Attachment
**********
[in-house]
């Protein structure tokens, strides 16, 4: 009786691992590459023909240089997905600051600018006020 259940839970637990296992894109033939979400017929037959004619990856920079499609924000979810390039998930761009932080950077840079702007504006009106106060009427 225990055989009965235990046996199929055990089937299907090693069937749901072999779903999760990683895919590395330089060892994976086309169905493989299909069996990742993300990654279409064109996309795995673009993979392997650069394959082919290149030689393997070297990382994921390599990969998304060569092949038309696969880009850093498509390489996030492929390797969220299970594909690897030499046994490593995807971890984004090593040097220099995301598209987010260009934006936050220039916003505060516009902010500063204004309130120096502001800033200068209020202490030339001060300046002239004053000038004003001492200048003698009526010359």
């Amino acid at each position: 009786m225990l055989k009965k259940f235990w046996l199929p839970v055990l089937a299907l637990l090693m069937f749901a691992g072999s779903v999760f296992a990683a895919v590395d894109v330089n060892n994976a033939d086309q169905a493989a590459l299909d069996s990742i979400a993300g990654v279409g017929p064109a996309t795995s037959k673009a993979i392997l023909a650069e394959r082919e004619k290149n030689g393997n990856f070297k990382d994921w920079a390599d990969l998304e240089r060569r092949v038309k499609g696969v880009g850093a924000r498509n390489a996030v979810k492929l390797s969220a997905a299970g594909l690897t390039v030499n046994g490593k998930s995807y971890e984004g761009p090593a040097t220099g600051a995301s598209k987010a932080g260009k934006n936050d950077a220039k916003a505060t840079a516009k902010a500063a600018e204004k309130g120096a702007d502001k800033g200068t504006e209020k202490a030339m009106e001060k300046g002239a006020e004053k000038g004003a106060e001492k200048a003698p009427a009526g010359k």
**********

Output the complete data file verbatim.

[in-house]
């Protein structure tokens, strides 16, 4: 009786691992590459023909240089997905600051600018006020 259940839970637990296992894109033939979400017929037959004619990856920079499609924000979810390039998930761009932080950077840079702007504006009106106060009427 225990055989009965235990046996199929055990089937299907090693069937749901072999779903999760990683895919590395330089060892994976086309169905493989299909069996990742993300990654279409064109996309795995673009993979392997650069394959082919290149030689393997070297990382994921390599990969998304060569092949038309696969880009850093498509390489996030492929390797969220299970594909690897030499046994490593995807971890984004090593040097220099995301598209987010260009934006936050220039916003505060516009902010500063204004309130120096502001800033200068209020202490030339001060300046002239004053000038004003001492200048003698009526010359």
């Amino acid at each position: 009786m225990l055989k009965k259940f235990w046996l199929p839970v055990l089937a299907l637990l090693m069937f749901a691992g072999s779903v999760f296992a990683a895919v590395d894109v330089n060892n994976a033939d086309q169905a493989a590459l299909d069996s990742i979400a993300g990654v279409g017929p064109a996309t795995s037959k673009a993979i392997l023909a650069e394959r082919e004619k290149n030689g393997n990856f070297k990382d994921w920079a390599d990969l998304e240089r060569r092949v038309k499609g696969v880009g850093a924000r498509n390489a996030v979810k492929l390797s969220a997905a299970g594909l690897t390039v030499n046994g490593k998930s995807y971890e984004g761009p090593a040097t220099g600051a995301s598209k987010a932080g260009k934006n936050d950077a220039k916003a505060t840079a516009k902010a500063a600018e204004k309130g120096a702007d502001k800033g200068t504006e209020k202490a030339m009106e001060k300046g002239a006020e004053k000038g004003a106060e001492k200048a003698p009427a009526g010359k």